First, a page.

MacKenzie, who lives in the village of Adamant in Calais, is a popular local instrumentalist who has carved his musical niche performing near and far (in 20 countries at latest count) primarily on hammered dulcimer and old-time banjo for dancers. For those familiar with this musician's previous three albums there may be no large surprises on "Back in Paradise," but for the majority of us this album will come as a reminder that good music need not be slick or electric.

"Back in Paradise" is both pleasant and competent, charming in its softness and a very good vehicle to show off MacKenzie's considerable musical chops on banjo and hammered dulcimer as well as song-writing and singing.

MacKenzie's instrumental skills lie primarily in the frailed banjo, a much less frenetic instrument than Bluegrass-style "Scruggs" playing. Frailing is more melodic and less percussive. MacKenzie's use of a long-necked banjo allows him to perform in keys not usually associated with banjo (usually D, G and A). A lot of his tunes are in the key of E, sometimes referred to as "the people's key."

He is also a fine hammered dulcimer player. Playing this instrument, fairly unknown here before the 1970s, is, in MacKenzie's words, "like picking someone up, putting them inside a piano, and giving them sticks to hit the strings with."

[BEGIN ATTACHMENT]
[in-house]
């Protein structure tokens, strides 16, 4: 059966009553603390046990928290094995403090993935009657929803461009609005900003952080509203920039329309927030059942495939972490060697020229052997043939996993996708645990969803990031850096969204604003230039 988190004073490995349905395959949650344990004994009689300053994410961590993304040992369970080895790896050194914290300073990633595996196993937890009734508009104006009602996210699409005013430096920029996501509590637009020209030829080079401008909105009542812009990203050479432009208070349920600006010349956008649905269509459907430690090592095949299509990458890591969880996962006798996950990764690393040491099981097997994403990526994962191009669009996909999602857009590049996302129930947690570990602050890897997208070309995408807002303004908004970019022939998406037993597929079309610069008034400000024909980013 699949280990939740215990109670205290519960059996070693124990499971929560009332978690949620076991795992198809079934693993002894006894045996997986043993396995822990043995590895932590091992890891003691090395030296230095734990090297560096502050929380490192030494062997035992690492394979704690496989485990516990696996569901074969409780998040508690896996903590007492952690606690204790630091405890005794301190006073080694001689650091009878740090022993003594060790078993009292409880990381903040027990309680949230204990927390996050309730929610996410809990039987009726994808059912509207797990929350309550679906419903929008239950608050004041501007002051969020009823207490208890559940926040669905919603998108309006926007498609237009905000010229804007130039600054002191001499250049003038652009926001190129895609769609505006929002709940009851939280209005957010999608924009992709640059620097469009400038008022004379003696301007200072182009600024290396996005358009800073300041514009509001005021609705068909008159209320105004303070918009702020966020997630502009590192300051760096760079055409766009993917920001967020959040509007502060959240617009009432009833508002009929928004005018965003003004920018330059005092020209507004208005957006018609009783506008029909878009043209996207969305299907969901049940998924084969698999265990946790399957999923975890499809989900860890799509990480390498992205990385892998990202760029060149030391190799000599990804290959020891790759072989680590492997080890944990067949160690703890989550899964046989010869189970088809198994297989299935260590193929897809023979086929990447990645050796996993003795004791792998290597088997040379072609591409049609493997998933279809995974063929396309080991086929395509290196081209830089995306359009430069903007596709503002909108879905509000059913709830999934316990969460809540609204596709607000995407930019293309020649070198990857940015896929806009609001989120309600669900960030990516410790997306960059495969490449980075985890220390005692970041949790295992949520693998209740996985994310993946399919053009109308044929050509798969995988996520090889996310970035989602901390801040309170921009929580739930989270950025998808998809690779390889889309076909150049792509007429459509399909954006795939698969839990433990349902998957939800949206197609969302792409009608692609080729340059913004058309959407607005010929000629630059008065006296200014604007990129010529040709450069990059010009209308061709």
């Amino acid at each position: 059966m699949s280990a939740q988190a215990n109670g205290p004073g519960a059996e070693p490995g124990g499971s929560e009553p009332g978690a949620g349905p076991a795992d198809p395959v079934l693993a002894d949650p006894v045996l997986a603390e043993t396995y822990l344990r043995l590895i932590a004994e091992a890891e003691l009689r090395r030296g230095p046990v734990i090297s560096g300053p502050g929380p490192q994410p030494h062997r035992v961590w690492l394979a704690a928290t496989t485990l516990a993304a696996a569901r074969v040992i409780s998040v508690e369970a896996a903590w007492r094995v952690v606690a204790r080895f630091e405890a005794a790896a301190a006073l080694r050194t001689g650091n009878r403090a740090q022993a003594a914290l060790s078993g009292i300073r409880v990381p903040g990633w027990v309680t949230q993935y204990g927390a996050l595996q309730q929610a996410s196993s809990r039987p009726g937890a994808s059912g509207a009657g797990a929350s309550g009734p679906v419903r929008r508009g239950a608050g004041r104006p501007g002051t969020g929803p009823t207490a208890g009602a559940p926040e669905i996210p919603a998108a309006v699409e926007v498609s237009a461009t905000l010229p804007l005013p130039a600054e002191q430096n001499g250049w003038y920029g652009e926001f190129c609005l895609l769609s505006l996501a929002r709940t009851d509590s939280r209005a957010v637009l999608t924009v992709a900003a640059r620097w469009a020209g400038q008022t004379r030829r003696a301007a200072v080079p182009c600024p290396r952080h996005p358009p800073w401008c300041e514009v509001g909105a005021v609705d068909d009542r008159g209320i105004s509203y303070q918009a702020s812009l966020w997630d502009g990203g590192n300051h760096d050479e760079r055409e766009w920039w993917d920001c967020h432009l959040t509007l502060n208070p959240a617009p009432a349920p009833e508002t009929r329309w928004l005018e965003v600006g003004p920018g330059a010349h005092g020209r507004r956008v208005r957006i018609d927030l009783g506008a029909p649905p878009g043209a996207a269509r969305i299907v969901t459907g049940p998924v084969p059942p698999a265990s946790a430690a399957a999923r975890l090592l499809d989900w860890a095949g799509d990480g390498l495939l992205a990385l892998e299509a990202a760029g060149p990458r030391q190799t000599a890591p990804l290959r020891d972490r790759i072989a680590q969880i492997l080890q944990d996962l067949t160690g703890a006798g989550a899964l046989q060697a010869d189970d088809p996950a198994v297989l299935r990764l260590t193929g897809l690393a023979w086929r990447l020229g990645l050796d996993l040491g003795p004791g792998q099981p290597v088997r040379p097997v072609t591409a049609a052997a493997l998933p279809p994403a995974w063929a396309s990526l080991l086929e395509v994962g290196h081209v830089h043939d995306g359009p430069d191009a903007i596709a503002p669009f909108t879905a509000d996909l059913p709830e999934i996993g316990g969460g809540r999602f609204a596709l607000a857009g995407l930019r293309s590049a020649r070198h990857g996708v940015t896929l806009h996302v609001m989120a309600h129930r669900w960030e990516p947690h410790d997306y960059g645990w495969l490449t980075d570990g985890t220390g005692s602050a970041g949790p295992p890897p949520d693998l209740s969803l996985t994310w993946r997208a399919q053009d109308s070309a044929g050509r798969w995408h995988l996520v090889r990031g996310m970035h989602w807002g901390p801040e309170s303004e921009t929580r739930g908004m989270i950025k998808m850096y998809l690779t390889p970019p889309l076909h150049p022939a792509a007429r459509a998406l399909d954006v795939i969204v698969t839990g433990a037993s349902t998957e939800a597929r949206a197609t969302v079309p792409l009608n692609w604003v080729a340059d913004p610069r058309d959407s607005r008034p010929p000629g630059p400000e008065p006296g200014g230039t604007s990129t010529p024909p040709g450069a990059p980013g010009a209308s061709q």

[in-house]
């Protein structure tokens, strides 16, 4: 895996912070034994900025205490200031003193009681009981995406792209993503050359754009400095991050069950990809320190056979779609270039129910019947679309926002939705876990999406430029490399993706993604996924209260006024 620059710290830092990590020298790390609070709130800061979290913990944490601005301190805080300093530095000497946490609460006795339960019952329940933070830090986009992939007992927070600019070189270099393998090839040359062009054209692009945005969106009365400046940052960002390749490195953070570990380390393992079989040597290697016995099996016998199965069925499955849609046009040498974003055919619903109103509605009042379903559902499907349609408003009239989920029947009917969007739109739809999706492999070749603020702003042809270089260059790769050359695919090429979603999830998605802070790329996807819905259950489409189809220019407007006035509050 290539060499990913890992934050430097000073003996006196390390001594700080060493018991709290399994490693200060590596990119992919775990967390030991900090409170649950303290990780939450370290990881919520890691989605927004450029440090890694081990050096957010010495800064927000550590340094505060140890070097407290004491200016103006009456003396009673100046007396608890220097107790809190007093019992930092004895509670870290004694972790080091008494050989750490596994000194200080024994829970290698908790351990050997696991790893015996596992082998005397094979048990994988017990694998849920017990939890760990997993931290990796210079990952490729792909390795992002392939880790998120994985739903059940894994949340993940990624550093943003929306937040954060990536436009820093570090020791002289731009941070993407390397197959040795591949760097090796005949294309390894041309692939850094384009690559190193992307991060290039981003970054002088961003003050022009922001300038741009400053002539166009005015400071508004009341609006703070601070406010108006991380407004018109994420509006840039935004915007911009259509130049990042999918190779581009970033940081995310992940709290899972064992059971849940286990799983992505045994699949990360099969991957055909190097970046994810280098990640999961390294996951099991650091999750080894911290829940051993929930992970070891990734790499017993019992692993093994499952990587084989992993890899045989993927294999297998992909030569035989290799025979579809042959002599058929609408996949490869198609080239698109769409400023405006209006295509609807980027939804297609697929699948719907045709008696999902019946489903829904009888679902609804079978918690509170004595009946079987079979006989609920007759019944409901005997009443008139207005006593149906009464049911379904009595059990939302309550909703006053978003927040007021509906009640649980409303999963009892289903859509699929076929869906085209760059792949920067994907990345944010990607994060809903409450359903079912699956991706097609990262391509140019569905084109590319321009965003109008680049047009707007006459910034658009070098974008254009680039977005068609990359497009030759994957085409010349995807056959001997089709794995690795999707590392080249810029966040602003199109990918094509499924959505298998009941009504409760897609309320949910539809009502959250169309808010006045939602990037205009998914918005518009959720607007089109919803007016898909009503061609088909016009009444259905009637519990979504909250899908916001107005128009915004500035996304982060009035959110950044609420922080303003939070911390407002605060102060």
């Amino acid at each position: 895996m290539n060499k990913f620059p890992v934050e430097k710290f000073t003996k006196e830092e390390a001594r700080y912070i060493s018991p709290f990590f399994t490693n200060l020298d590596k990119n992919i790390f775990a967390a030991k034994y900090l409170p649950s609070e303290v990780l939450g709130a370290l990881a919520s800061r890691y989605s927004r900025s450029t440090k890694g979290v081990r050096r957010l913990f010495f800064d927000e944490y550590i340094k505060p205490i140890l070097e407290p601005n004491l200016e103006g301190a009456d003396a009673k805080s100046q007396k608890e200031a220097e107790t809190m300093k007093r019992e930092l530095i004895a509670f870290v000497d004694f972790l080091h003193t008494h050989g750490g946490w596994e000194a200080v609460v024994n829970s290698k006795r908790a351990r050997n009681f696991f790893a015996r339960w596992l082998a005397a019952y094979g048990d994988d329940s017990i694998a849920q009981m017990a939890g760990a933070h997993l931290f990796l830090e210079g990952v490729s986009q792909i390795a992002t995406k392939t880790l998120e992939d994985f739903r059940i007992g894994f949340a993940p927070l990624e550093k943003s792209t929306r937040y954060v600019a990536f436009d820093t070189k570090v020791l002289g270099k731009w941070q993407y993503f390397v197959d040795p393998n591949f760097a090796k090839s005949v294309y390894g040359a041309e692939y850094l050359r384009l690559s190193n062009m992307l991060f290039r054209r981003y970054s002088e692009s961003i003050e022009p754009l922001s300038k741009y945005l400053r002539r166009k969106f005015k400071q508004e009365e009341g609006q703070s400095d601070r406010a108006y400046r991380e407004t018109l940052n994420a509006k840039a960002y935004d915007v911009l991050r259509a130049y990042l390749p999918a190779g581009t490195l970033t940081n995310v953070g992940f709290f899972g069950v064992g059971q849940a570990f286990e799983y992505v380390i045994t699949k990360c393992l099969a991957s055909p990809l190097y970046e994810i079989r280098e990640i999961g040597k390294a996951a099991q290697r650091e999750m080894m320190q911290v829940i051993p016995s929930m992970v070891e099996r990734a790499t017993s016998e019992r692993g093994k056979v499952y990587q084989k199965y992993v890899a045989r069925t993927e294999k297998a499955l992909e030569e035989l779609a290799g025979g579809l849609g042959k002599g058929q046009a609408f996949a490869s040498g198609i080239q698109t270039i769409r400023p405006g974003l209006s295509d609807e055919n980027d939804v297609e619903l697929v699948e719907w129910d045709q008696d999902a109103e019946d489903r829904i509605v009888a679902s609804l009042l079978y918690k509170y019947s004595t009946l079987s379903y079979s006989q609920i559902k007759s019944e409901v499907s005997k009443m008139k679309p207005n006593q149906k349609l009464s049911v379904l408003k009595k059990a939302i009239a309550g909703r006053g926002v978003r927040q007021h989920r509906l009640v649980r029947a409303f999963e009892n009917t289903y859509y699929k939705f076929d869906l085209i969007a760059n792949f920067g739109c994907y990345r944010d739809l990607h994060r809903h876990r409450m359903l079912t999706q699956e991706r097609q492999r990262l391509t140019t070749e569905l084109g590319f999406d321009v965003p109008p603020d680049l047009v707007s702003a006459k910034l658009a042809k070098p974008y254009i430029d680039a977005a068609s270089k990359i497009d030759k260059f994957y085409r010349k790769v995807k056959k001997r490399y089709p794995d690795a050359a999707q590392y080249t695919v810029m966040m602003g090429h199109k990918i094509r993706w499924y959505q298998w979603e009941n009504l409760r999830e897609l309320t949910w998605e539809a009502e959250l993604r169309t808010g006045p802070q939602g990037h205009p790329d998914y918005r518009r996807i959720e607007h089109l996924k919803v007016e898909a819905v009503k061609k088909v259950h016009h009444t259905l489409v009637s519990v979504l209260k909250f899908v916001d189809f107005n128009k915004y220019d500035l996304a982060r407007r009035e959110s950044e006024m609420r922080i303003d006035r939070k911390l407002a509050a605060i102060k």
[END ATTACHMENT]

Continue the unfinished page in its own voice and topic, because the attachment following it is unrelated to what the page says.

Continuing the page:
Historically hammered dulcimers are a few generations removed from the harp, which he said, "morphed into the clavichord, harpsichord, and then piano." He calls it "a manual piano."

The range of songs and sounds on the album allows MacKenzie's brand of folk music to convey locality and story in a personal way. Nothing can bother this singer on the opening tune, "Adamant Day":

I could give a whit if it rains or if it pours,

I don't care one bit for that tempest on the shore,

Let storm clouds gather where they will,

I'll see them on their way,

Nothin's gonna bring me down.

Gonna have an Adamant day.

A few songs later, in "Ghost of Pekin Brook," MacKenzie has penned a story for Vermont supernatural author Joe Citro to look into. MacKenzie writes: